Different from Expatriates: Foreign Executives in Local Organisations (FELOs)
Frithjof Arp, Kate Hutchings, Wendy Anne Smith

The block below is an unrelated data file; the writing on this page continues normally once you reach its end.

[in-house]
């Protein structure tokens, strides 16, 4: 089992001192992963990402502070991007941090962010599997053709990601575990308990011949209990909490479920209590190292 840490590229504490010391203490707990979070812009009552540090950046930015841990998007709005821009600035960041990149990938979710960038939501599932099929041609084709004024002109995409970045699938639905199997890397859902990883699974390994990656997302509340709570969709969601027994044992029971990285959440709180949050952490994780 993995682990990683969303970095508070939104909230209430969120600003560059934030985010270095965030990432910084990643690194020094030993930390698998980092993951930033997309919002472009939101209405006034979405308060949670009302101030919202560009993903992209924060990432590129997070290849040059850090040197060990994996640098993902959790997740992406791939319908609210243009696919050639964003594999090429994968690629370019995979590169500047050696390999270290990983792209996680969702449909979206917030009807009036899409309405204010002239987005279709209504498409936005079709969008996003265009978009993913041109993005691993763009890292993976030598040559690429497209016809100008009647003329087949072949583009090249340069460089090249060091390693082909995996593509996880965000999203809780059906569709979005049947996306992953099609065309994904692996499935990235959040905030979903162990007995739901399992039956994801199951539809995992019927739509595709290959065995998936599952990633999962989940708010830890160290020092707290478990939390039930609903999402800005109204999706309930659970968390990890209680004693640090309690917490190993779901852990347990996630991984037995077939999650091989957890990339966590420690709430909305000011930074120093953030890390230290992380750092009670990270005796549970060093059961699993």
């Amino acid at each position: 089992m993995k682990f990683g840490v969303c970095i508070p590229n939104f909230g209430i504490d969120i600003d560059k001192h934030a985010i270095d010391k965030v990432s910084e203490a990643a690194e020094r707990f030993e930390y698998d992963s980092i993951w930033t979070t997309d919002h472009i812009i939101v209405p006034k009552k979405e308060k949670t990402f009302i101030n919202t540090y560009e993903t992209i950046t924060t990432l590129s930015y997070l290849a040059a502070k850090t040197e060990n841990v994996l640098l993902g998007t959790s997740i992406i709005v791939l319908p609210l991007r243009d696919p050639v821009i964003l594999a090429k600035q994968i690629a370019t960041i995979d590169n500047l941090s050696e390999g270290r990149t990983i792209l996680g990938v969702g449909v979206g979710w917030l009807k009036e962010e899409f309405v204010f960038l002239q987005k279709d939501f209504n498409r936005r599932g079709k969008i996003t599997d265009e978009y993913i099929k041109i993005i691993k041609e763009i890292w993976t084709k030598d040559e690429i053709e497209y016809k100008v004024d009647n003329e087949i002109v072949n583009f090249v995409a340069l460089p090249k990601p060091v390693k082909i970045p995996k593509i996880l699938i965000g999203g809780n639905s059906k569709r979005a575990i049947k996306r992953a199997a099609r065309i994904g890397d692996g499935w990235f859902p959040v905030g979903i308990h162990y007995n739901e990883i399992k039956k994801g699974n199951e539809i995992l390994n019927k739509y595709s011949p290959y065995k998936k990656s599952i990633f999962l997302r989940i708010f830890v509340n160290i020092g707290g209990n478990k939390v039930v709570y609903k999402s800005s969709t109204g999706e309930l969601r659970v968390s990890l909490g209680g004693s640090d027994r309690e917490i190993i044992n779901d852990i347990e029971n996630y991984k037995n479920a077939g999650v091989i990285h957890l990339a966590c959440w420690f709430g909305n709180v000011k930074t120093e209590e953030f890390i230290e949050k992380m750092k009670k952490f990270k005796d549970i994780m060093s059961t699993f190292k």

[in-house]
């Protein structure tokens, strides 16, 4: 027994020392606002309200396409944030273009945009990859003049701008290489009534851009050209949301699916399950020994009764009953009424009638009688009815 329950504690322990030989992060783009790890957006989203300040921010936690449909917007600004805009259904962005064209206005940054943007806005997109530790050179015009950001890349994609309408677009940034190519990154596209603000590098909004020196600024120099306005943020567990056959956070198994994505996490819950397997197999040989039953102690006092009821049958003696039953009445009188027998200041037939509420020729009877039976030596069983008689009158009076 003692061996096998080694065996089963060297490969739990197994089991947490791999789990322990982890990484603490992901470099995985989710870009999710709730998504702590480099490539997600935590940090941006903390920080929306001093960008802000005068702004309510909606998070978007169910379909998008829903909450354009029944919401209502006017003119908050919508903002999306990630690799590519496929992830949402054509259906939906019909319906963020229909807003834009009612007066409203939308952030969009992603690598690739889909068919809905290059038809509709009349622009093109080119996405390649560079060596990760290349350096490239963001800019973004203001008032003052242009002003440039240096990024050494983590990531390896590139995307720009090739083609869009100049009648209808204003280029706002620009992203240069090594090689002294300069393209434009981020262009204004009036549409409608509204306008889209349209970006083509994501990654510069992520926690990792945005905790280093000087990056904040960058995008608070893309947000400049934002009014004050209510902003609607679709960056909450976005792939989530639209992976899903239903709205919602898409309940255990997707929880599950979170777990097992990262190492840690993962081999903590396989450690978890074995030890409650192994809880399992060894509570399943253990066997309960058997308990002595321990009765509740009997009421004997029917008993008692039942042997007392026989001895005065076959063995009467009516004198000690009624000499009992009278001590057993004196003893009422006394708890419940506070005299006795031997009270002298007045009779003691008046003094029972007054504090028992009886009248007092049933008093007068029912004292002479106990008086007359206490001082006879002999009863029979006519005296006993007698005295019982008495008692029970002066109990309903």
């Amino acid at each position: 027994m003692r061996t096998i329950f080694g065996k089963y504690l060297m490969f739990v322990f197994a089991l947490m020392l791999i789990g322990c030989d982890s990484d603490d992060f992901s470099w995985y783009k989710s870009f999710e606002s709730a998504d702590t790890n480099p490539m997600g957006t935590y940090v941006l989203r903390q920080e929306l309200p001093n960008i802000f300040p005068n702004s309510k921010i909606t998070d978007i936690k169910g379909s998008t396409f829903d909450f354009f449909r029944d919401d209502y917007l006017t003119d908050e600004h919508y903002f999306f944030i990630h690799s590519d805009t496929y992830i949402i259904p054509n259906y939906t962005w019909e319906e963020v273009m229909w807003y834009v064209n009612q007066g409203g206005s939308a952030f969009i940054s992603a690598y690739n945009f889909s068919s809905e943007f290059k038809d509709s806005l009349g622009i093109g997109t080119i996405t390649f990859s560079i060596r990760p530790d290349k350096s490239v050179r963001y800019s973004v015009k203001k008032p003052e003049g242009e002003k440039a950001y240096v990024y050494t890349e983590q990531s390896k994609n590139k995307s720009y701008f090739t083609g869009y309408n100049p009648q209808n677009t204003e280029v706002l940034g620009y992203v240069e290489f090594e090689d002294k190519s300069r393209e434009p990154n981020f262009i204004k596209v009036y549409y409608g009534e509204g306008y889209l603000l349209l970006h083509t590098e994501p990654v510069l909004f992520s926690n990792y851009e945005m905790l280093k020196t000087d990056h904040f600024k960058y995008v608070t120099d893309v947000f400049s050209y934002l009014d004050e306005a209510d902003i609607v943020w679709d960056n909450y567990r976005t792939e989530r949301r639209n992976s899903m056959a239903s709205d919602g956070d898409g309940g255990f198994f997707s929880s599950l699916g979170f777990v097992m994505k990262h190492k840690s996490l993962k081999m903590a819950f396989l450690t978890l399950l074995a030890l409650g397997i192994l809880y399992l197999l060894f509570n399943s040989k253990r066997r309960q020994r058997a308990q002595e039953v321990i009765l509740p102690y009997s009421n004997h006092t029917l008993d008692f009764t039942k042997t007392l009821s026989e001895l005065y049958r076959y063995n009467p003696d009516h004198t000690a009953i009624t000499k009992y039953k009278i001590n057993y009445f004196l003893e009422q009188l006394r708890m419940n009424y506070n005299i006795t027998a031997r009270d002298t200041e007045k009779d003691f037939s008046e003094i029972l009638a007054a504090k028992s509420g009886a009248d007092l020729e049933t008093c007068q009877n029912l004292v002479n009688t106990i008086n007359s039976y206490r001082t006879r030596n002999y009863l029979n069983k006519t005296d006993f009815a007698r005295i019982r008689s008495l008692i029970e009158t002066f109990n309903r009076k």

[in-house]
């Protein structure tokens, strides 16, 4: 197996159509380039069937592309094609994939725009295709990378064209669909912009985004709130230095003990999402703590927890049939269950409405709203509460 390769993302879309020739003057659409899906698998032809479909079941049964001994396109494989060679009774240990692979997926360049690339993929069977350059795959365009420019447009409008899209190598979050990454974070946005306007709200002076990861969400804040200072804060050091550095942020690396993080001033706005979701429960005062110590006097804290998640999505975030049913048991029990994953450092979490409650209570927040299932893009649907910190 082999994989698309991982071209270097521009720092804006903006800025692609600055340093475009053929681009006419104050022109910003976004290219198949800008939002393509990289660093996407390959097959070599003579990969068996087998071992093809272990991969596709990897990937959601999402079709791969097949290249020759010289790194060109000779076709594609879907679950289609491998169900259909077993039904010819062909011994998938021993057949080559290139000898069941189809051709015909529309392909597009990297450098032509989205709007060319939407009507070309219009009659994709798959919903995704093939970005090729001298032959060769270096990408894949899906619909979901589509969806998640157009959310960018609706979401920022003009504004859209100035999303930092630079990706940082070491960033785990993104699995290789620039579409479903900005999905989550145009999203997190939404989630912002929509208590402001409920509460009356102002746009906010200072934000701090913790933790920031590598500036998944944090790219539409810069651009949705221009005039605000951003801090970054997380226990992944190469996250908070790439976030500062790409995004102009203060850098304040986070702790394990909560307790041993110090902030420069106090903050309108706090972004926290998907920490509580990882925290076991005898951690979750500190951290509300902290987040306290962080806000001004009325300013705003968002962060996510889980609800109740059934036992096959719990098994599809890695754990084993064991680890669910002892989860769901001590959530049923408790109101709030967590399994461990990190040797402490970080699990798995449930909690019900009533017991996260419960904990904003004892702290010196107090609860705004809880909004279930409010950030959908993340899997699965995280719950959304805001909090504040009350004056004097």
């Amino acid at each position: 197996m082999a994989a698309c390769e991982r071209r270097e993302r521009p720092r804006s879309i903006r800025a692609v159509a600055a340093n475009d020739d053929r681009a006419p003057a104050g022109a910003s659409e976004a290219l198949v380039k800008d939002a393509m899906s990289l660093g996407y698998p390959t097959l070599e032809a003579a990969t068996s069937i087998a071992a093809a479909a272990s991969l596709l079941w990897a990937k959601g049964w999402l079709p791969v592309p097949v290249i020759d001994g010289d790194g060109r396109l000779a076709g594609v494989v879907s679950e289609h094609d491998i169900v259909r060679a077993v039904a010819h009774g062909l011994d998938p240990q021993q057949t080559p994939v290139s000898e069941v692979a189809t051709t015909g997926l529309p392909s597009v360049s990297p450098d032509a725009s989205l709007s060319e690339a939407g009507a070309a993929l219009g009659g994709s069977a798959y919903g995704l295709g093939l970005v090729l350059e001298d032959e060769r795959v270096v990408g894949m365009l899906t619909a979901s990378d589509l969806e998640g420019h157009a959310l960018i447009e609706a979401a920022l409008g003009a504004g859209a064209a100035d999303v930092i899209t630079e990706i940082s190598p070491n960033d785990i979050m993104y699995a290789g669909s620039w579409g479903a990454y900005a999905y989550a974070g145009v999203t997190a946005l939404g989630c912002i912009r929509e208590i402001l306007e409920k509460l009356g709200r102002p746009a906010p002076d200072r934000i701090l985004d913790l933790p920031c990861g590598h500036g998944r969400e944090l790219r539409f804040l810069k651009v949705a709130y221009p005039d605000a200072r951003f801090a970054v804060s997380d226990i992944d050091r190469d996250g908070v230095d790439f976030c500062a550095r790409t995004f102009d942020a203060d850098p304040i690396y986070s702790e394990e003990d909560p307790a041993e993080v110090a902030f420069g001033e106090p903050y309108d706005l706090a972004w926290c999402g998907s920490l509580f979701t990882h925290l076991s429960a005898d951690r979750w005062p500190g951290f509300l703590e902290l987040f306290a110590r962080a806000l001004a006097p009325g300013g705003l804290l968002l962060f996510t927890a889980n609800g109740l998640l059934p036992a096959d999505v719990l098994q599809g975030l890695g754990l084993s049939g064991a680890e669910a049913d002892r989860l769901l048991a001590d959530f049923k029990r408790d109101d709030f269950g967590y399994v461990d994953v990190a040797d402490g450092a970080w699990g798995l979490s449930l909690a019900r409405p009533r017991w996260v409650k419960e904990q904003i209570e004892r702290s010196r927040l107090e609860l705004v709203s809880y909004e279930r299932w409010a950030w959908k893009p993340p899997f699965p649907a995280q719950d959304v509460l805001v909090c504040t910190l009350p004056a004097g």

This paper introduces an international cross-cultural workplace phenomenon that has not been systematically researched: Foreign Executives in Local Organisations (FELOs) of culturally distant countries. Significant differences to expatriates in the foreign subsidiaries of multinational organisations are identified and discussed. This research employs a qualitative exploratory approach using data sourced from in-depth semi-structured interviews with foreign executives (n=46) from 13 countries and their host-country colleagues (n=25), in organisations founded and headquartered in Malaysia. Dyadic data is used to triangulate findings, while nondyadic and socio-biographical data add further insight. The findings highlight that the FELO phenomenon is significantly different from expatriation in that, while issues of allegiance, trust and control are core to both, they also explain the rarity of FELOs. Only FELOs with significant levels of host-country involvement remain in their positions beyond temporary roles. The research makes a significant theoretical contribution to extant literature as it explores a cross-cultural workplace phenomenon that has been described in media and executive search firm publications as ‘fairly new, highly visible, and sometimes controversial’ with demand for FELOs in Asia ‘likely to continue’.